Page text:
I had a frustrating moment yesterday.
It was one of those times when I realized how far most businesses are from delivering amazing marketing on a continual basis.
It started with a conversation about content marketing.
I was chatting with a business owner about their company, and part of their service is delivering content to their customers as a retention program to keep them happy. But that’s a small part of their business. And they mentioned it as if it were simple.
Like adding 1 + 2.
When I hear someone saying, “We’ll deliver relevant content,” I can’t help thinking that’s like saying, “We’ll deliver great customer service.”
It’s easy to say.
Just “create high quality content that your customers will love, and be relevant.”
It’s extremely difficult to do.
I don’t believe anyone sets out to create bad customer service. Most of us try to create good experiences, and fail when we don’t understand how our customers perceive service, and don’t work hard to meet or exceed those expectations on a daily basis, becoming more customized over time.
I also I don’t believe most of us want to waste resources by creating and sharing bad content.
But it happens.
All the time.
And it’s all due to relevancy.
So, when I heard this business owner chat about relevancy, I was curious. I said, “Okay, that sounds cool. How are you going to do that?”
“Well, our customers will tag things they’re interested in, and then we’ll somehow filter content from somewhere to them that they’ll like. And don’t worry, it will be relevant.”
Ah, there it is again.
The problem with relevancy is that it’s hard to execute on. Really hard. Especially if you’re asking someone to manually give you a set of things they’re interested in. Not only do those things change over time, most of our interests are more organic than a check box, and most of us can’t be bothered to fill them out.
That might have been enough in the early 2000’s, when filtering your search by one criterion got you significantly closer to what you were looking for. But, as we mentioned in our 2014 Content Marketing Predictions last week, the more focused content marketing becomes, the more focused it has to be to succeed.
Relevancy is the same.
The Game We Can’t Win
Every day grocery stores, banks, retail shops, gas stations, Google and thousands of applications collect data about us.
They use that data to understand more about who we are, so they can create products and services that we’re more likely to buy and enjoy. This is how the once third rate UK retailer Tesco became one of the biggest retailers in the world – by collecting data from customers and knowing how to use it to develop products and services their customers love.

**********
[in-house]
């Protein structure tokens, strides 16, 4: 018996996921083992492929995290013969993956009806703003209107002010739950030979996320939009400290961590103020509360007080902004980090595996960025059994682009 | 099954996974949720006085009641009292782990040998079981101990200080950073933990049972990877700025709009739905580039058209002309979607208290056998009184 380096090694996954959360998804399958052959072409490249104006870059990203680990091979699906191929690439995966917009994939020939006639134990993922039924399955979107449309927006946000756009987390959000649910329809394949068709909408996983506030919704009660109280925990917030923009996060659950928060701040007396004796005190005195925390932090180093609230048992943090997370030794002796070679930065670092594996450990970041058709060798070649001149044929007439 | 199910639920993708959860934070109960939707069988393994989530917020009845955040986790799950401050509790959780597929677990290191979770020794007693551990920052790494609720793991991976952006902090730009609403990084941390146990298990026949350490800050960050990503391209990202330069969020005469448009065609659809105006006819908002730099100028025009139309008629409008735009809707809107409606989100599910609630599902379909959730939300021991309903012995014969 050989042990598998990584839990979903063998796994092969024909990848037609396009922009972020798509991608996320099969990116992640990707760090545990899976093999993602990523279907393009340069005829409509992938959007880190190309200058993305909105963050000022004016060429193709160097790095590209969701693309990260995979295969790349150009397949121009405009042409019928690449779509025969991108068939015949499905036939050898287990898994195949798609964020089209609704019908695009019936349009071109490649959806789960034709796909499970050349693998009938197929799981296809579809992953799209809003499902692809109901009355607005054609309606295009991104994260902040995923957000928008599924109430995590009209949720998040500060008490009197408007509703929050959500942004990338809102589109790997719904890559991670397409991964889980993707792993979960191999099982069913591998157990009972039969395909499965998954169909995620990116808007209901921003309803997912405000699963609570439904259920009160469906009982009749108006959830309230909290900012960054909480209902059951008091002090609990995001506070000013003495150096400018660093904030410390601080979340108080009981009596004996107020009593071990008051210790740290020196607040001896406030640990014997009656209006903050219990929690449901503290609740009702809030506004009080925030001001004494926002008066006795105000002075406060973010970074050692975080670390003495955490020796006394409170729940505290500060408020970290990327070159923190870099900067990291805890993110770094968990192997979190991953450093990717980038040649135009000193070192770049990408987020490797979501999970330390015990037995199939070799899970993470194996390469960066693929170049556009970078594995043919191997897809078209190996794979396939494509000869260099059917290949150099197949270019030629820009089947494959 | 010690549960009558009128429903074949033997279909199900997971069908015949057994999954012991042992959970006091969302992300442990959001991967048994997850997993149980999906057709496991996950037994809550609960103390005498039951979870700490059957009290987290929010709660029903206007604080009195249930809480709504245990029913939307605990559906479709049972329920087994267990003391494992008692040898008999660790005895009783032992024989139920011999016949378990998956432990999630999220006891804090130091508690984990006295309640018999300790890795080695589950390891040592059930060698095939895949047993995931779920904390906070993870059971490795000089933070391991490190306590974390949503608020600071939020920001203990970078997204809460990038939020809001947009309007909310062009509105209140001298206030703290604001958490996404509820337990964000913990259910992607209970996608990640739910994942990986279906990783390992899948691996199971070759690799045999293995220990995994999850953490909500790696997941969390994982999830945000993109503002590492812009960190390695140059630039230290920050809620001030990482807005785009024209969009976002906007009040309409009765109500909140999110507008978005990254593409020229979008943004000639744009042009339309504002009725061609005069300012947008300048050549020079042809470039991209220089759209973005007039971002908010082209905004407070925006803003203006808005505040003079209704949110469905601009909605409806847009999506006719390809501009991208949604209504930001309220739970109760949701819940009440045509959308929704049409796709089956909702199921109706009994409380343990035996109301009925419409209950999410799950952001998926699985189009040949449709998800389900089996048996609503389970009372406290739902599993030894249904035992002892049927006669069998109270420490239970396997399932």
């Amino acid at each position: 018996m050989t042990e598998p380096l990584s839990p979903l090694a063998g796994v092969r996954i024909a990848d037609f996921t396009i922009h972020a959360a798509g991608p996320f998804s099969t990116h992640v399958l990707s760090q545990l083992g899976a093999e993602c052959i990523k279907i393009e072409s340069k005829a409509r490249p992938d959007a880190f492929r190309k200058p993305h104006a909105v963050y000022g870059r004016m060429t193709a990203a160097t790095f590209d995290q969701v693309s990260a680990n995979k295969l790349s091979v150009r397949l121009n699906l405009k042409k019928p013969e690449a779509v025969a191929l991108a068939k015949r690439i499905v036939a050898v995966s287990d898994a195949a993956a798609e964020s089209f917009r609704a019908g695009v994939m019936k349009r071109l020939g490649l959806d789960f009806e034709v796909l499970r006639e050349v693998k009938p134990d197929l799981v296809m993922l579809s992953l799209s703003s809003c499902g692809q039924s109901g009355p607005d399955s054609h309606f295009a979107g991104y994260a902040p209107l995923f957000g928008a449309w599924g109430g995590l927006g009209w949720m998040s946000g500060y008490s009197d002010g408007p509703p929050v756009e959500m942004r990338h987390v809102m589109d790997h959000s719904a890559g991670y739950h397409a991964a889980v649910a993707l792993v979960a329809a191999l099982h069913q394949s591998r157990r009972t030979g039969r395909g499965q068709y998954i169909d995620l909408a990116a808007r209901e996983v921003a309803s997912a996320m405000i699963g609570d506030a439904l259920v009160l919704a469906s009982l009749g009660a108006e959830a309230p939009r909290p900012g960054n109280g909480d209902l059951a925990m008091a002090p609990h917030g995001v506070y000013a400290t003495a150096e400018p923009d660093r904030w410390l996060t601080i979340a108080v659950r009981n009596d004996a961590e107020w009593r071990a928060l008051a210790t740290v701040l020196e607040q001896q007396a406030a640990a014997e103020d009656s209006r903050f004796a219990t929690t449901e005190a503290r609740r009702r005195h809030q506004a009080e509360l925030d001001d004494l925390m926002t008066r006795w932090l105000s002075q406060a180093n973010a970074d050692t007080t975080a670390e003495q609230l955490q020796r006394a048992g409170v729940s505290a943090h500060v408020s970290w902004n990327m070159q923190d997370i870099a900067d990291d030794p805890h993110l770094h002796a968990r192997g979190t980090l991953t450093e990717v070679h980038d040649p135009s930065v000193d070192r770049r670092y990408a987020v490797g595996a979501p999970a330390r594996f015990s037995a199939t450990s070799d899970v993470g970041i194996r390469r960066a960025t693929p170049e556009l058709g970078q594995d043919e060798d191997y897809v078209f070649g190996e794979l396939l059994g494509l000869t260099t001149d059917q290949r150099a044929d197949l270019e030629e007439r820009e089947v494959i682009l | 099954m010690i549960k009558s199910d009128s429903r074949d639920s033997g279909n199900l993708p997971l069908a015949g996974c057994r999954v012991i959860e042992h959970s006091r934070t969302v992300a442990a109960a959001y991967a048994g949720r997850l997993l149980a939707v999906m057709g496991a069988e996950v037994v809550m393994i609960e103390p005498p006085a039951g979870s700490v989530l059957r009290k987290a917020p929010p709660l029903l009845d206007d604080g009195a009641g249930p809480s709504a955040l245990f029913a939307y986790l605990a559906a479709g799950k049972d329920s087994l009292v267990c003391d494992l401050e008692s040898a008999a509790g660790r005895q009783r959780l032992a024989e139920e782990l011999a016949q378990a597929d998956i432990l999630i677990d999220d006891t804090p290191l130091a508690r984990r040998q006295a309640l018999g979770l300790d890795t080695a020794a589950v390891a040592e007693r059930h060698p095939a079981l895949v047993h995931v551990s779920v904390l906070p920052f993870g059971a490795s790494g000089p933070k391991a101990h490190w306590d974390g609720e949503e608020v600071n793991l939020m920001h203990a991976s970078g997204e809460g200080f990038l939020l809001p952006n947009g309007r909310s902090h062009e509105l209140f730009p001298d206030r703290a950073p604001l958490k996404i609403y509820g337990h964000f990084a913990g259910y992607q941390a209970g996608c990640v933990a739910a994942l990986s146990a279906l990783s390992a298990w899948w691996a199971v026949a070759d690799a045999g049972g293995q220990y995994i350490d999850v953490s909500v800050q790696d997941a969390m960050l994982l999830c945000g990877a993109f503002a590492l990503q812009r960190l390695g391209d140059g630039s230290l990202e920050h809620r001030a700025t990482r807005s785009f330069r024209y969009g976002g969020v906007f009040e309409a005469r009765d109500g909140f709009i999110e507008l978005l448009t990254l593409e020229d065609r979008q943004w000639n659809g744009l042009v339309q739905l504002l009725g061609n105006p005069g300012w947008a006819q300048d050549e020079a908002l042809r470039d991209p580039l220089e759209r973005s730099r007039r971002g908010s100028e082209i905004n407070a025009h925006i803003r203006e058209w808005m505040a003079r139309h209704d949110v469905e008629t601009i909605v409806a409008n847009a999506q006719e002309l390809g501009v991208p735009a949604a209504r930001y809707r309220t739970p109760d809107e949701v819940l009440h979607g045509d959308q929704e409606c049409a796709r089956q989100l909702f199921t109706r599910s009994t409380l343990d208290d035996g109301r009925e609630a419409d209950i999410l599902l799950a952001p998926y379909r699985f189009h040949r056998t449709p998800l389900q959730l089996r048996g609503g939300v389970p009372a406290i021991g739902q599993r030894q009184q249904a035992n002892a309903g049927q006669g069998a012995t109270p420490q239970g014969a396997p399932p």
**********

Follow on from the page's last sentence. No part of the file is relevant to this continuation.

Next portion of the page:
We’re competing in a world where content relevancy is being determined by more complex algorithms and processes every day. It’s not enough to know if your customer likes one thing or not, you need to know them intimately to thrive.
This is hard for big businesses, as they often have thousands or even millions of customers. For example, Roger’s Mobility has 11.3 million subscribers, PayPal has over 137 million active accounts and more than 245 million people shop in Walmart stores every week.
But it should be easier for smaller businesses, as most have a manageable amount of customers, especially service providers.
Your Best Advantage
The more you know your customers, the more you’re able to understand what they want. So, while you might not think of this as “being relevant” when you chat with them, it is. You may think of it as personalization, or simply getting to know who likes what you do and how you can make it better.
I think that’s one of the biggest advantages for small businesses that have a manageable customer base – the ability to know your customers without big data analysis.
You probably know some of your customers by name. That means you don’t have to worry about providing relevant content or conversations in context, because you know who they are and can cater your conversation and the content you share with them without realizing it.
Final Thoughts: Relevancy in Content Marketing
Relevancy isn’t the death of content marketing.
The promise of relevancy – without understanding how your business can achieve it – is.
Relevancy is one of the best ways for most businesses to succeed. But being relevant is harder than it sounds, and will increasingly become harder as more of us become more relevant – it’s a never ending cycle.
As a small business, take advantage of the ability that you can get to know your customers personally. And deliver relevancy by knowing them better than your competition, so you can continue to offer a more human and personalized service than they can expect from larger competitors.